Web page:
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J Theor Biol. 2002 Apr 7;215(3):363-73.

Emergent polyethism as a consequence of increased colony size in insect societies.

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1
Laboratoire d'Ethologie et Cognition Animale, CNRS-ERS 2382, Université Paul Sabatier, 118 route de Narbonne, 31062 Toulouse Cédex, France.

Abstract

A threshold reinforcement model in insect societies is explored over a range of colony sizes and levels of task demand to examine their effects upon worker polyethism. We find that increasing colony size while keeping the demand proportional to the colony size causes an increase in the differentiation among individuals in their activity levels, thus explaining the occurrence of elitism (individuals that do a disproportionately large proportion of work) in insect societies. Similar results were obtained when the overall work demand is increased while keeping the colony size constant. Our model can reproduce a whole suite of distributions of the activity levels among colony members that have been found in empirical studies. When there are two tasks, we demonstrate that increasing demand and colony size generates highly specialized individuals, but without invoking any strict assumptions about spatial organization of work or any inherent abilities of individuals to tackle different tasks. Importantly, such specialization only occurs above a critical colony size such that smaller colonies contain a set of undifferentiated equally inactive individuals while larger colonies contain both active specialists and inactive generalists, as has been found in empirical studies and is predicted from other theoretical considerations.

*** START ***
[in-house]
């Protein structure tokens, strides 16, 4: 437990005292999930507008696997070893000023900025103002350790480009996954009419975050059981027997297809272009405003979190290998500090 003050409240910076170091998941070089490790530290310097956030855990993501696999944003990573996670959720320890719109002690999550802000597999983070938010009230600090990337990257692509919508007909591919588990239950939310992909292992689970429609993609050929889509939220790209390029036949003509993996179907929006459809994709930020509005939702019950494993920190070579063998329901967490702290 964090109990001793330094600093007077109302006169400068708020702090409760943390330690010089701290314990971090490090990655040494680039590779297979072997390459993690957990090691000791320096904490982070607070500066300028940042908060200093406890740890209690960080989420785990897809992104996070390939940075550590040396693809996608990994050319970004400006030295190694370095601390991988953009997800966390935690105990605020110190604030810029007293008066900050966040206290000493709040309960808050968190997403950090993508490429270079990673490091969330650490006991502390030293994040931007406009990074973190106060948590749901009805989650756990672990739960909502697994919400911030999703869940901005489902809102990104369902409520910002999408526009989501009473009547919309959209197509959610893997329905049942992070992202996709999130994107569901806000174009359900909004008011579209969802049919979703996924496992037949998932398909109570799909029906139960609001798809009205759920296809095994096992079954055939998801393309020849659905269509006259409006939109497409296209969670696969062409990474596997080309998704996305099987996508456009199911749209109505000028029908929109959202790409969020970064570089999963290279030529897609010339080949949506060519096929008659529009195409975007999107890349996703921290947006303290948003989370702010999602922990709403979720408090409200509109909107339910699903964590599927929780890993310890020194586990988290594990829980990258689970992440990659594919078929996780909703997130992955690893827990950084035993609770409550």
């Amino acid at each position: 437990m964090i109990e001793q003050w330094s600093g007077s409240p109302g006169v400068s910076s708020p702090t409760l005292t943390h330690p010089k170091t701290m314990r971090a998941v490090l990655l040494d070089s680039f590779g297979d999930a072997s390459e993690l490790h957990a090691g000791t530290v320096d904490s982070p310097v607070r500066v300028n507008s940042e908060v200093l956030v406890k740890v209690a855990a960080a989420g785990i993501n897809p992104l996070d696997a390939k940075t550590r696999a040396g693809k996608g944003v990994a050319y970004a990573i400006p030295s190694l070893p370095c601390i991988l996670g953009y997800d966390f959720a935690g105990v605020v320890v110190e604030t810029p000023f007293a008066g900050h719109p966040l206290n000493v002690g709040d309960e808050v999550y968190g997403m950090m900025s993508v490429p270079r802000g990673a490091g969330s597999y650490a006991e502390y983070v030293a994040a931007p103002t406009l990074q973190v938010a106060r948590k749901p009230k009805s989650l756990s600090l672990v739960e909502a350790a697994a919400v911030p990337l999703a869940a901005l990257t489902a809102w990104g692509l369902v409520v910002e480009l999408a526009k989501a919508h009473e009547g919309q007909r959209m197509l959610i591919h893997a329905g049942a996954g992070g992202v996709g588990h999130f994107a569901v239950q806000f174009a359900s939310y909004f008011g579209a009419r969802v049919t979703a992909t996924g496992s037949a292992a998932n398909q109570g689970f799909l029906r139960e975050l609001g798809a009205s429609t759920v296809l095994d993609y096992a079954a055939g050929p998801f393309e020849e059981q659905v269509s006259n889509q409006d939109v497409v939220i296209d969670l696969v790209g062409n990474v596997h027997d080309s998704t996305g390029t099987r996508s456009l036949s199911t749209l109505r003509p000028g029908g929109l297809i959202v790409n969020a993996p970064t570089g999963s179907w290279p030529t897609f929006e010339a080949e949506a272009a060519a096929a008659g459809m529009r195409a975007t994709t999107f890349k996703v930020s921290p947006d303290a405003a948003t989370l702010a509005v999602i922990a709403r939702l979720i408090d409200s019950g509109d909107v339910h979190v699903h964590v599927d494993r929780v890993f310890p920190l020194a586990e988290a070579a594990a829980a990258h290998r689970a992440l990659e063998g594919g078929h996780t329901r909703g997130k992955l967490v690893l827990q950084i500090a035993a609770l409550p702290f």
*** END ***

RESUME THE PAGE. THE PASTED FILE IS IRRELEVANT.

PMID:
12054843
DOI:
10.1006/jtbi.2001.2506
[Indexed for MEDLINE]

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